Natural philosophy born from Antiquity, the four elements were considered to be the materials at the origin of life. Despite the evolution of scientific knowledge, European civilizations have remained very attached to this symbolism throughout history, and have widely used it in various artistic fields, in particular architecture.
One of the finest examples in Paris is inside the Hôtel de Sully, in the Marais. Magnificent Renaissance-style mansion, it was inhabited by the Duke of Sully, Superintendent of Finances to Henri IV, after the creation of the Place des Vosges. Water, Air, Fire and Earth are represented in the purest ancient tradition, offering us a journey between philosophy, superstitions, sacredness and naturalism.
The Air carries at its feet a chameleon, animal capable of climbing the tops of the tallest trees. Close to the sky, his color changes were unpredictable like the wind, magical like the rainbow.
A woman draped in sea waves holds an urn from which Water gushes out, which gives birth to aquatic creatures, here a dolphin. For the first ancient philosophers, water was the primary element of the Universe.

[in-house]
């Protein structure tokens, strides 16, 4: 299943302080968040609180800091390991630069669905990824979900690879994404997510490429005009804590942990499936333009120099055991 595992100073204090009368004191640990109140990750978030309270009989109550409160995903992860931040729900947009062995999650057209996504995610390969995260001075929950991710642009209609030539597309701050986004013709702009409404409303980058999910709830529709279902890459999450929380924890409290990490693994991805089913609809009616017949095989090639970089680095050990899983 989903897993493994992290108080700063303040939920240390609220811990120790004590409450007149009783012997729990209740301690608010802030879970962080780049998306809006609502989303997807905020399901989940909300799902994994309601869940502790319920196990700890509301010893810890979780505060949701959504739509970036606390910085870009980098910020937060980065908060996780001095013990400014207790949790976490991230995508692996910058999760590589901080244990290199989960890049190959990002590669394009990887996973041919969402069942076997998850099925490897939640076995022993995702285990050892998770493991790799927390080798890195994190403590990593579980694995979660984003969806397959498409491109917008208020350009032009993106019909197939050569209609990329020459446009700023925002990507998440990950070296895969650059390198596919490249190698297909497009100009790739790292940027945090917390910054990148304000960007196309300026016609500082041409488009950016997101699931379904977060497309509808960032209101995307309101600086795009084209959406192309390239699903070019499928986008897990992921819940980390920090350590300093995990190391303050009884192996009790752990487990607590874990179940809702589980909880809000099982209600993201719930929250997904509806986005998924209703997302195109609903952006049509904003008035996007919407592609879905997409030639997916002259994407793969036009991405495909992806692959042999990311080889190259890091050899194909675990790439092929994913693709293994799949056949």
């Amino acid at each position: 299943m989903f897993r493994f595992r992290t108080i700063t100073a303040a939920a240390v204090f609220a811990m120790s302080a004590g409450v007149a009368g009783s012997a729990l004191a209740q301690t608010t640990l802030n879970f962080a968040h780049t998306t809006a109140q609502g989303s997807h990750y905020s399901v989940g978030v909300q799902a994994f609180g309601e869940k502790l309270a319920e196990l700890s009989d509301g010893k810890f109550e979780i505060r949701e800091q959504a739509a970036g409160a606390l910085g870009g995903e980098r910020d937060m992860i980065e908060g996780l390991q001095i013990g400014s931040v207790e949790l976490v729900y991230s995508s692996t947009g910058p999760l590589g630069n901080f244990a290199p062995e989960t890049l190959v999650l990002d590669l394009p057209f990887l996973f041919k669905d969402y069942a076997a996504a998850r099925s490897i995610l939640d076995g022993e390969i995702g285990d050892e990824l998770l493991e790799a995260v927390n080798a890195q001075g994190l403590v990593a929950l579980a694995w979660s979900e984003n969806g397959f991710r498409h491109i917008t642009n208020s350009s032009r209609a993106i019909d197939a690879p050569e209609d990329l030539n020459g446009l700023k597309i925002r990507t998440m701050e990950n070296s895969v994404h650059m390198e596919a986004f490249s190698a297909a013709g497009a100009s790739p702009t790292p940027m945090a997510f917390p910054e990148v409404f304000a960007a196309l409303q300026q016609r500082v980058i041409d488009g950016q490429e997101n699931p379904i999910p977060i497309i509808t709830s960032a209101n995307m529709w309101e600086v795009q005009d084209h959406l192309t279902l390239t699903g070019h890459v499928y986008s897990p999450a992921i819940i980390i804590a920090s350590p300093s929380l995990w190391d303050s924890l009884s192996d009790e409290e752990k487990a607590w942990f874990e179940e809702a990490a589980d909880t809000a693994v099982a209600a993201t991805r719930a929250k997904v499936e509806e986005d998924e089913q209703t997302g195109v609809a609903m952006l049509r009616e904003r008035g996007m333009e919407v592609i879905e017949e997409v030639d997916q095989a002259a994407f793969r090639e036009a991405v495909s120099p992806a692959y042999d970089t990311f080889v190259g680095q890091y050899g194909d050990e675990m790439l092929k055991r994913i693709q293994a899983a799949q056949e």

The Fire is crowned with a sun. At its feet is a salamander, a legendary reptile reputed to be generated by fire, often depicted close to the dragon.
The small amphibian hibernates in tree stumps. When these were used for cooking or heating, the salamander sprang up from the fire. Protected by the wet layer of her skin, it did not ignite. The Salamander was the symbol of François 1st.
The Earth is accompanied by the Lion, king of terrestrial animals. She wears a cornucopia, an attribute of the divinity of wealth Ploutos, whose parents have united in a freshly plowed field.
To discover during a walk in the Marais.